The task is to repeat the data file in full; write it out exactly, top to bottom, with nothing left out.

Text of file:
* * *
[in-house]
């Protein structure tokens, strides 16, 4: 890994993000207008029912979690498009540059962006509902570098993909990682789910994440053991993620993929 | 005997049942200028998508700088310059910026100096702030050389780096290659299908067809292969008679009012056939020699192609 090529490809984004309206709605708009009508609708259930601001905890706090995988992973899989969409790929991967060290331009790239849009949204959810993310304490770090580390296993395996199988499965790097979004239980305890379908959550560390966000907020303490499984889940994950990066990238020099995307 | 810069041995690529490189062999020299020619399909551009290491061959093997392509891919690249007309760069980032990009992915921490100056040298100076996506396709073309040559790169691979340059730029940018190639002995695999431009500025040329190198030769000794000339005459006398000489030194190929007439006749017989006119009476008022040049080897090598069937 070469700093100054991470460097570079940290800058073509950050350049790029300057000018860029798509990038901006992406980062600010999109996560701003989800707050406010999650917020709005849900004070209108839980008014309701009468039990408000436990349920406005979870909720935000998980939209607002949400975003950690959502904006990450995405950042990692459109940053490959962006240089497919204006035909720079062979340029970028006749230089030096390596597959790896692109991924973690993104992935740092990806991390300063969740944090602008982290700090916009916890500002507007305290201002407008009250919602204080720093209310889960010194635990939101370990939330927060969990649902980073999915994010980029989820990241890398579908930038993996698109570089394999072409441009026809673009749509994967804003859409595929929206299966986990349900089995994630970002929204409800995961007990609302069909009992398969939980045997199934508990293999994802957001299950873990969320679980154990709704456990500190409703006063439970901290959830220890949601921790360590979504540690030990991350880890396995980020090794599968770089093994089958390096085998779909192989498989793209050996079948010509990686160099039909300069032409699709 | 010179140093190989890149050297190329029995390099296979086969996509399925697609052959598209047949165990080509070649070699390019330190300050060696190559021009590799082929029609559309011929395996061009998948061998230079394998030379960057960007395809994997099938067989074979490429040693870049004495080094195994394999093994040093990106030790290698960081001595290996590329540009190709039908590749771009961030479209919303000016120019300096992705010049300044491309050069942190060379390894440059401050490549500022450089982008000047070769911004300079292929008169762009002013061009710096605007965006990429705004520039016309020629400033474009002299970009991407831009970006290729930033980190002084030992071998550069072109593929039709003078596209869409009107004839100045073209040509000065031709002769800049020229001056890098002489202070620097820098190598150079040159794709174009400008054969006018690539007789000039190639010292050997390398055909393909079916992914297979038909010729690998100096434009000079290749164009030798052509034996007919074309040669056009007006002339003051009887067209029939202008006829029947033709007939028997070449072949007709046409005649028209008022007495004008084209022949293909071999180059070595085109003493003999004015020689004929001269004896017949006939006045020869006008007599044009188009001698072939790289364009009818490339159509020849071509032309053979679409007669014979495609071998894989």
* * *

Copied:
[in-house]
């Protein structure tokens, strides 16, 4: 890994993000207008029912979690498009540059962006509902570098993909990682789910994440053991993620993929 | 005997049942200028998508700088310059910026100096702030050389780096290659299908067809292969008679009012056939020699192609 090529490809984004309206709605708009009508609708259930601001905890706090995988992973899989969409790929991967060290331009790239849009949204959810993310304490770090580390296993395996199988499965790097979004239980305890379908959550560390966000907020303490499984889940994950990066990238020099995307 | 810069041995690529490189062999020299020619399909551009290491061959093997392509891919690249007309760069980032990009992915921490100056040298100076996506396709073309040559790169691979340059730029940018190639002995695999431009500025040329190198030769000794000339005459006398000489030194190929007439006749017989006119009476008022040049080897090598069937 070469700093100054991470460097570079940290800058073509950050350049790029300057000018860029798509990038901006992406980062600010999109996560701003989800707050406010999650917020709005849900004070209108839980008014309701009468039990408000436990349920406005979870909720935000998980939209607002949400975003950690959502904006990450995405950042990692459109940053490959962006240089497919204006035909720079062979340029970028006749230089030096390596597959790896692109991924973690993104992935740092990806991390300063969740944090602008982290700090916009916890500002507007305290201002407008009250919602204080720093209310889960010194635990939101370990939330927060969990649902980073999915994010980029989820990241890398579908930038993996698109570089394999072409441009026809673009749509994967804003859409595929929206299966986990349900089995994630970002929204409800995961007990609302069909009992398969939980045997199934508990293999994802957001299950873990969320679980154990709704456990500190409703006063439970901290959830220890949601921790360590979504540690030990991350880890396995980020090794599968770089093994089958390096085998779909192989498989793209050996079948010509990686160099039909300069032409699709 | 010179140093190989890149050297190329029995390099296979086969996509399925697609052959598209047949165990080509070649070699390019330190300050060696190559021009590799082929029609559309011929395996061009998948061998230079394998030379960057960007395809994997099938067989074979490429040693870049004495080094195994394999093994040093990106030790290698960081001595290996590329540009190709039908590749771009961030479209919303000016120019300096992705010049300044491309050069942190060379390894440059401050490549500022450089982008000047070769911004300079292929008169762009002013061009710096605007965006990429705004520039016309020629400033474009002299970009991407831009970006290729930033980190002084030992071998550069072109593929039709003078596209869409009107004839100045073209040509000065031709002769800049020229001056890098002489202070620097820098190598150079040159794709174009400008054969006018690539007789000039190639010292050997390398055909393909079916992914297979038909010729690998100096434009000079290749164009030798052509034996007919074309040669056009007006002339003051009887067209029939202008006829029947033709007939028997070449072949007709046409005649028209008022007495004008084209022949293909071999180059070595085109003493003999004015020689004929001269004896017949006939006045020869006008007599044009188009001698072939790289364009009818490339159509020849071509032309053979679409007669014979495609071998894989």